KJ: Erling Haaland. He might not score consistently week in, week out, as he adapts to life in the Premier League, but expect the Norwegian to bag his fair share of hat-tricks as City’s vast array of attacking stars serve to feed him. Not playing in the World Cup should help his fitness too.
Signing of the season
MD: Ivan Perisic, who I think is one of those players who doesn’t just represent exactly what his manager wants, but will have a multiplying effect that makes him inspired.
RJ: Darwin Nunez. The Community Shield suggested Liverpool’s fine run in the transfer market should continue. But for a value-for-money pick, James Tarkowski on a free transfer for Everton is up there.
MC: Cheick Doucoure, Boubacar Kamara and Tyrell Malacia all feel like smart and cheap (or at least cheap-ish) pick-ups. Ivan Perisic is the type of move not every top club would have made but suits Tottenham’s system perfectly.
BB: Kalidou Koulibaly. He seems the safest bet of Chelsea’s bevvy of new signings to hit the ground running the best with his experience and leadership qualities sorely needed in the Blues’ backline.
JR: Kalidou Koulibaly. Big shoes to fill in Antonio Rudiger, but has an excellent combination of physicality and composure on the ball and I’d expect the transition to be smooth with compatriot Edouard Mendy between the sticks.
KM: Cheick Doucoure or Boubacar Kamara. Both add a brilliant holding midfield presence and ball-winning for teams who really needed it last year and are going places. They can elevate those sides and are really smart additions.
AP: Darwin Nunez. Given that Diogo Jota and Luis Diaz have outperformed the more optimistic expectations at Liverpool, it seems Nunez may just follow in their footsteps.
MJ: Ivan Perisic. Full of experience and versatility, he could help take Spurs to another level under boss Antonio Conte who will utilise him as an attacking wingback.
JB: Oleksandr Zinchenko. His technical ability is outstanding and, if he gets the chance, I think he has the character to take responsibility of Arsenal’s midfield alongside Martin Odegaard. He showed for Ukraine that he can dominate games and it’s now about doing that in the Premier League.
KJ: Jesse Lingard. Much like his loan move to West Ham triggered a reaction, consistent minutes under Steve Cooper will see the ex-Man Utd playmaker as Forest’s focal point, both on the pitch and the terraces. And if he hits the ground running, who knows? Maybe Qatar beckons come November too…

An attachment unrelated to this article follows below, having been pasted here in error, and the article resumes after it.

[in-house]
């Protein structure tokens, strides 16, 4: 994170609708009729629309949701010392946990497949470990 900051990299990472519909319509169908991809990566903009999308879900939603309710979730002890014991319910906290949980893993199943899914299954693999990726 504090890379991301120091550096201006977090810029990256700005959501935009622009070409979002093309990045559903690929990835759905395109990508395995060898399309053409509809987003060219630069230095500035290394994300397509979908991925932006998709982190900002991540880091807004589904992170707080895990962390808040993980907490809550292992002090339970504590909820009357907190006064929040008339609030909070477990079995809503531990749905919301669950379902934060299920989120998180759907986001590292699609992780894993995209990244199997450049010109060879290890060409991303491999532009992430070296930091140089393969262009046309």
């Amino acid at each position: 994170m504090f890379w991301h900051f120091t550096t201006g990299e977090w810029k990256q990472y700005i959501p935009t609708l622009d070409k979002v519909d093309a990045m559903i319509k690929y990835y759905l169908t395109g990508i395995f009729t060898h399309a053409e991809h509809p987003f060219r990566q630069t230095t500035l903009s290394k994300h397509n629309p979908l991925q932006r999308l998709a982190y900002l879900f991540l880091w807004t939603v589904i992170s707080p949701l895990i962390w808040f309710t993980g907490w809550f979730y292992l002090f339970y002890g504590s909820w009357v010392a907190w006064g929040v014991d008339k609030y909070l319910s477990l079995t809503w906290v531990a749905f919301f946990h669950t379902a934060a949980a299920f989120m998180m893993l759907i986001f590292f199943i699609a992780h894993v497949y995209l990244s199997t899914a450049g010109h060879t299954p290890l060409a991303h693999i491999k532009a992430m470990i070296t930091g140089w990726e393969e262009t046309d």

What are you looking forward to most?
MD: Football returning to some sense of “normality” about a month or two after the World Cup. It will actually be almost odd to not have this huge disruptor on the horizon. I also hope more players use their leverage to affect some change for migrant workers there.
RJ: The new arrivals. There are plenty of intriguing signings who could reshape and transform sides, whether Haaland, Nunez, Raheem Sterling, Gabriel Jesus, Christian Eriksen or Gianlucca Scamacca.
MC: Nottingham Forest’s return. It makes the start-of-season alphabetical league table look about as close to my own ideal 20-team Premier League as I can realistically expect.
BB: The World Cup. It shouldn’t be in Qatar and it shouldn’t be in November, but it remains the very best football tournament in the world for a reason. Its place in the calendar may have changed but that has not.
JR: Where Antonio Conte and Mikel Arteta take Spurs and Arsenal after two efficient summer rebuilds, continuing what have been two contrasting strategies and philosophies. Arsenal have a more patient outlook, but you sense there will soon be turbulence on one side of north London.
KM: The imminent fury when pre-season over-optimism is ended by a drab draw with a newly promoted side. Of course I’m not talking about Arsenal, don’t worry. More seriously, how teams like Brentford or Wolves look to potentially switch systems and still progress, and also how Steve Cooper – an England youth World Cup-winning manager, long touted as a top coach – fares in the top flight.
AP: Seeing how the mid-season World Cup will affect the course of the Premier League campaign.
MJ: Newcastle’s campaign. Backed by an influx of Saudi money, how will they go? Relegated? Top four? Will Eddie Howe last the season? Is Joelinton going to win player of the year? Who knows.
JB: Haaland at Manchester City. It is such an intriguing contrast from last season. Haaland is a brilliant player to watch anyway but I can’t wait to see how Pep Guardiola coaches him through the campaign and adjusts his tactical plans.
KJ: Seeing how everyone’s favourite English midfield duo get on in the dugout: Messrs Gerrard and Lampard. The Aston Villa boss has gone for broke in bringing in Diego Carlos and Philippe Coutinho and has shown steel in replacing Tyrone Mings as club captain; while Lampard must build on last season’s late momentum at Everton without star man Richarlison. Top-half finish is the minimum for both with half an eye on a Cup run and European qualification.